Gaming execs: Join 180 select leaders
from King, Glu, Rovio, Unity, Facebook, and more to plan your path to global domination in 2015. GamesBeat Summit
is invite-only -- apply here
. Ticket prices increase
on March 6 Pacific!
NEW YORK CITY — When Nokia announced its 41-megapixel 808 PureView last year, the prevailing hope was that the company would eventually bring that camera tech to Windows Phone.
Well, Nokia has finally made that happen. At an event in New York City, the company announced the Lumia 1020, a 4.5-inch device that combines a 41-megapixel camera, Xenon flash, and a plethora of other features. It may just be the smartphone photographer’s dream device.
“With the Lumia 1020 you will see things you’ve never seen before,” Nokia CEO Stephen Elop gushed.
While “41 megapixel” is largely vague, marketing-heavy jargon, essentially the Lumia 1020’s tech lets you take high-quality, noise-free shots and zoom into them in great detail. (41-megapixel shots are also massive, which is why the 1020’s software also downsamples photos to offer more reasonably sized 5-megapixel shots.)
Above: Nokia shows off how the Lumia 1020 can capture motion shots in low-light situations. Pretty impressive.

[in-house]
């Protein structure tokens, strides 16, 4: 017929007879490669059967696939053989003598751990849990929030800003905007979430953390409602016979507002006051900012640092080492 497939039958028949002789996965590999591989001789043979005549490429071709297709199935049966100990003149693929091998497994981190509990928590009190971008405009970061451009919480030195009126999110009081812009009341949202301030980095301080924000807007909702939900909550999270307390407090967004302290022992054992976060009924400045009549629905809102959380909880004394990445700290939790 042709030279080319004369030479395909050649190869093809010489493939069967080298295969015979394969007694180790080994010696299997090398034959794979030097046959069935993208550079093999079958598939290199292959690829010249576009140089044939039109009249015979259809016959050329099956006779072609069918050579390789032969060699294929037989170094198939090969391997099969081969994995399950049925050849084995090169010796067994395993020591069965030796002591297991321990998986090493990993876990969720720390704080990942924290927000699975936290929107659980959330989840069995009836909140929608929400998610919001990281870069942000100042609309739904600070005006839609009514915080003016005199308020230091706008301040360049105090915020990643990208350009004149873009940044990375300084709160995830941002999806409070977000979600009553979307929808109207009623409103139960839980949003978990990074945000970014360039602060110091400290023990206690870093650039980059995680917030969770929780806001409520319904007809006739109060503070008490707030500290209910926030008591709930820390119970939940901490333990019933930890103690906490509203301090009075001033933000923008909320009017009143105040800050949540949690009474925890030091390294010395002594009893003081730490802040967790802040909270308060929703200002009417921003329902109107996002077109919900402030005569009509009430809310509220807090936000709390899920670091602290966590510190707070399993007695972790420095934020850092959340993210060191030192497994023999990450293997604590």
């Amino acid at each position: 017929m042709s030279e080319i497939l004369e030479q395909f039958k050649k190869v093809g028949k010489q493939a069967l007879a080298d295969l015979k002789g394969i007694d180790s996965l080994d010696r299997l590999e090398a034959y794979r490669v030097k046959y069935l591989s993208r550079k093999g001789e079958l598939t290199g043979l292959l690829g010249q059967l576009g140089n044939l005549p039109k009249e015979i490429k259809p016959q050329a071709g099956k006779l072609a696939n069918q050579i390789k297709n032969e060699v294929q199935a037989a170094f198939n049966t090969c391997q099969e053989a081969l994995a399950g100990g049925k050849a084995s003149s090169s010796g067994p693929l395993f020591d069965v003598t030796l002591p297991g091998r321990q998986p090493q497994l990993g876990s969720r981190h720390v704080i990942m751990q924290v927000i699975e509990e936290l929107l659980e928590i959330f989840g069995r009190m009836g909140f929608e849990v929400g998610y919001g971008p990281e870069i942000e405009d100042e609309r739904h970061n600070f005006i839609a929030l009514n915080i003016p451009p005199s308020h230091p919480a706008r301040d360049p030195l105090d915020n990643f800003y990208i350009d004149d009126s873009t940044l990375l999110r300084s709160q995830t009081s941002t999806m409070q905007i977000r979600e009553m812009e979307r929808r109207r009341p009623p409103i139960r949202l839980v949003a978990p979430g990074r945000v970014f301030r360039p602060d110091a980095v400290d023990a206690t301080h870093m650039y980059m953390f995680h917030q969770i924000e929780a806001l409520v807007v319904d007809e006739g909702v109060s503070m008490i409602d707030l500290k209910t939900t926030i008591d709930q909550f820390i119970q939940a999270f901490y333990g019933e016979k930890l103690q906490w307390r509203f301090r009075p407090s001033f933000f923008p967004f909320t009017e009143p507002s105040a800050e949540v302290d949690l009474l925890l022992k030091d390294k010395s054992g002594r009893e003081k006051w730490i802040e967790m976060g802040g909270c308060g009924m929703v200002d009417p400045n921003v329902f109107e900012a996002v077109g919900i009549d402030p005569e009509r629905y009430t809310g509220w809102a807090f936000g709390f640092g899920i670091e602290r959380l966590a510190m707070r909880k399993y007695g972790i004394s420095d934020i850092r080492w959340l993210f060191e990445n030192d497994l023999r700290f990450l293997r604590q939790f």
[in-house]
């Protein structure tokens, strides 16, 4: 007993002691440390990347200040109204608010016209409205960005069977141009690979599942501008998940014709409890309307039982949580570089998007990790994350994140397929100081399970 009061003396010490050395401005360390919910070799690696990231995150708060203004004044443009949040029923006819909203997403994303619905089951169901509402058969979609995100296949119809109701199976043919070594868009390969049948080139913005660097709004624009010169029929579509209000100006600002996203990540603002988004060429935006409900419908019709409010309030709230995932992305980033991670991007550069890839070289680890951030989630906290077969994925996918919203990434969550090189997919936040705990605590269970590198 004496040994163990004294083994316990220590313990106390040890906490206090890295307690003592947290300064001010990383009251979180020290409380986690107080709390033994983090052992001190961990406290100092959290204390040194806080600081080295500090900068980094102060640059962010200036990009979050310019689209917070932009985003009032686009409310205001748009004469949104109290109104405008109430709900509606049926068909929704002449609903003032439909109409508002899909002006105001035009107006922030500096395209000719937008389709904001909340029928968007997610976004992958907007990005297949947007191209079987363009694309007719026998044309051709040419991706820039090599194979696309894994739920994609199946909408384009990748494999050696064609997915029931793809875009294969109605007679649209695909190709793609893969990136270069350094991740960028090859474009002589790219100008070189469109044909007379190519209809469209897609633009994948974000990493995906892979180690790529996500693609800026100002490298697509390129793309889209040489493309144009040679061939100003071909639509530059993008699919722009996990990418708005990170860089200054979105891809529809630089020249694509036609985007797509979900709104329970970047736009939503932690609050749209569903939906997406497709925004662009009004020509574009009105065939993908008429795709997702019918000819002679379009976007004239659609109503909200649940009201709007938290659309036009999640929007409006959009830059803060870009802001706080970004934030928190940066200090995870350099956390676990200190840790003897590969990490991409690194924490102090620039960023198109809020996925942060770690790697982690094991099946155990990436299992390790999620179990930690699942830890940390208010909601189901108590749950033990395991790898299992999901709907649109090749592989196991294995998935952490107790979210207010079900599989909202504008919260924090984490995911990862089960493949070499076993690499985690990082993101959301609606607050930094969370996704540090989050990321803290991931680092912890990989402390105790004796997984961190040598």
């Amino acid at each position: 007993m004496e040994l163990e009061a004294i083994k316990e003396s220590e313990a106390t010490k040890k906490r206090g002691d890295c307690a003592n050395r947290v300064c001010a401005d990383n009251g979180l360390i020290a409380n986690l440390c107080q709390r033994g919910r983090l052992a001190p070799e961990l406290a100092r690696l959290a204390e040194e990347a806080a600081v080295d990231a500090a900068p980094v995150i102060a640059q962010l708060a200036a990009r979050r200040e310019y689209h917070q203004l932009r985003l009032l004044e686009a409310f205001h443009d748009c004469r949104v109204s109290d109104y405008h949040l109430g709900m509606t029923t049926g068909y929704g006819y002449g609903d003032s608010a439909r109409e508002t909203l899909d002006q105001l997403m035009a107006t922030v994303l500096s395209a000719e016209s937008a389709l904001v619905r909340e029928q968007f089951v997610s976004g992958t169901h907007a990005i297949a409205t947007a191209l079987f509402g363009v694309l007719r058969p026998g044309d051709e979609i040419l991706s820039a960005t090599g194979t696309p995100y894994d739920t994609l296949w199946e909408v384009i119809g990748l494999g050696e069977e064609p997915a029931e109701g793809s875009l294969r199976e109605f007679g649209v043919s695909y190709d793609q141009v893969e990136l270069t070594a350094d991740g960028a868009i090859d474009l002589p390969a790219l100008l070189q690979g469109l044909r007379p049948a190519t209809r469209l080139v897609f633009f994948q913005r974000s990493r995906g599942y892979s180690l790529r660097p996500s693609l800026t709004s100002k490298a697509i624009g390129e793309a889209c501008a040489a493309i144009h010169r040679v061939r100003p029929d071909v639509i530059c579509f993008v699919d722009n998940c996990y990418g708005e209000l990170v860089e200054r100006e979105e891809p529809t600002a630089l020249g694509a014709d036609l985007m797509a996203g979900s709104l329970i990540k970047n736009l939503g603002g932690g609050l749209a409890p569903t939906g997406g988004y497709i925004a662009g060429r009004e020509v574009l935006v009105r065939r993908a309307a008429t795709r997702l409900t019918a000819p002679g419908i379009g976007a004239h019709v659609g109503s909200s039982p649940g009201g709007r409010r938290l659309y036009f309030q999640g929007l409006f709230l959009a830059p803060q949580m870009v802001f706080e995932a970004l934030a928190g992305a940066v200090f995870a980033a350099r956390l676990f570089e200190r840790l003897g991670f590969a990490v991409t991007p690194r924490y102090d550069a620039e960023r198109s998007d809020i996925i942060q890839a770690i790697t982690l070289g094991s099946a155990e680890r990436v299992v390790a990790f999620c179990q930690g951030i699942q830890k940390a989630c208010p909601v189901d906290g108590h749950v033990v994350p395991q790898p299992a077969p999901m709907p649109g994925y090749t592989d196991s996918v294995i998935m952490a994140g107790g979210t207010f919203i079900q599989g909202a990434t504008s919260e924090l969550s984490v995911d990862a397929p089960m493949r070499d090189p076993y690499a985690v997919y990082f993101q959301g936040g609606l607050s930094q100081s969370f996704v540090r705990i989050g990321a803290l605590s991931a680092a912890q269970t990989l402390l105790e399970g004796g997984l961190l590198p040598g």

That camera tech goes beyond just hardware, however. Nokia has also furnished the 1020 with Pro Camera, a new app that will give users more control over how the phone takes pictures via settings like ISO, white balance, manual focus, and shutter speed. The device also comes with Nokia’s optical image stabilization (OIS), which should allow it to take better, non-blurry photos in low light.
Alongside the Lumia 1020, Nokia announced the Camera Grip shell, an $80 add-on for the 1020 that adds extra battery life, a dedicated shutter button, and a rubberized grip for one-handed shooting. It even has a tripod.
One drawback, potentially, for the Lumia 1020 is that Nokia clearly isn’t deviating from the tried-and-true designs of devices like the Lumia 920. But whether that’s a good thing or bad depends entirely on what you think of Nokia’s previous devices, of course. It’s also not clear where the 1020 improves on previous devices. While Nokia is making a big deal about the 1020’s camera, the company doesn’t seem to be intent on pushing any of the phone’s other features.
As with previous Lumias, the 1020 will be an AT&T exclusive in the US — at least for a little while. Expect it July 26 for $300.
VentureBeat is studying social media marketing tools
, and we’ll share the data with you.